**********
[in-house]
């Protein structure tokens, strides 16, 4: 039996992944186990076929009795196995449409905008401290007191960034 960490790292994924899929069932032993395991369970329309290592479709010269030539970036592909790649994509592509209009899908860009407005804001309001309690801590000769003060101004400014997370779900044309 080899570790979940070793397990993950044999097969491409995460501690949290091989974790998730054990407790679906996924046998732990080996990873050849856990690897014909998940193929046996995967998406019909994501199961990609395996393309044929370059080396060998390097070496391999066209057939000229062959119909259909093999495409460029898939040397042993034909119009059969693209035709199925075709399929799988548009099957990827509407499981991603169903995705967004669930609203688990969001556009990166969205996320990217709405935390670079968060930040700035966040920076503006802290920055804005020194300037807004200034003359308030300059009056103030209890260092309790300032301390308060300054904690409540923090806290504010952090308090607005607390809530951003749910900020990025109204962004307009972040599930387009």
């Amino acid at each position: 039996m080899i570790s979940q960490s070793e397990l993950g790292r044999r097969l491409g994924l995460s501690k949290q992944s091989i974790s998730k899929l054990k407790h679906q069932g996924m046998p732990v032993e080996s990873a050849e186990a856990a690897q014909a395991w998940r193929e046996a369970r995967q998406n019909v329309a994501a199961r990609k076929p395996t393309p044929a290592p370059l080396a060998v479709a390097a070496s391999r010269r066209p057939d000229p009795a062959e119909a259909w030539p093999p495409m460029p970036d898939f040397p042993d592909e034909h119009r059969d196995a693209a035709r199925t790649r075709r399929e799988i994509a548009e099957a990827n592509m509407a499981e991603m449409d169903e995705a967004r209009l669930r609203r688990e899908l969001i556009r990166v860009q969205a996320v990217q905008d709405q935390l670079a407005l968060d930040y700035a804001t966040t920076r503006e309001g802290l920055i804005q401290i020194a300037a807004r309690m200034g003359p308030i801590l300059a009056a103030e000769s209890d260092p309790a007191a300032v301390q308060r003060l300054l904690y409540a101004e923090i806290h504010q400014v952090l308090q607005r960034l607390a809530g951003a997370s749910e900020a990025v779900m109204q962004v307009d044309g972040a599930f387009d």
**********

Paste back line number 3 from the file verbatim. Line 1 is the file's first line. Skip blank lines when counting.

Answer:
């Amino acid at each position: 039996m080899i570790s979940q960490s070793e397990l993950g790292r044999r097969l491409g994924l995460s501690k949290q992944s091989i974790s998730k899929l054990k407790h679906q069932g996924m046998p732990v032993e080996s990873a050849e186990a856990a690897q014909a395991w998940r193929e046996a369970r995967q998406n019909v329309a994501a199961r990609k076929p395996t393309p044929a290592p370059l080396a060998v479709a390097a070496s391999r010269r066209p057939d000229p009795a062959e119909a259909w030539p093999p495409m460029p970036d898939f040397p042993d592909e034909h119009r059969d196995a693209a035709r199925t790649r075709r399929e799988i994509a548009e099957a990827n592509m509407a499981e991603m449409d169903e995705a967004r209009l669930r609203r688990e899908l969001i556009r990166v860009q969205a996320v990217q905008d709405q935390l670079a407005l968060d930040y700035a804001t966040t920076r503006e309001g802290l920055i804005q401290i020194a300037a807004r309690m200034g003359p308030i801590l300059a009056a103030e000769s209890d260092p309790a007191a300032v301390q308060r003060l300054l904690y409540a101004e923090i806290h504010q400014v952090l308090q607005r960034l607390a809530g951003a997370s749910e900020a990025v779900m109204q962004v307009d044309g972040a599930f387009d």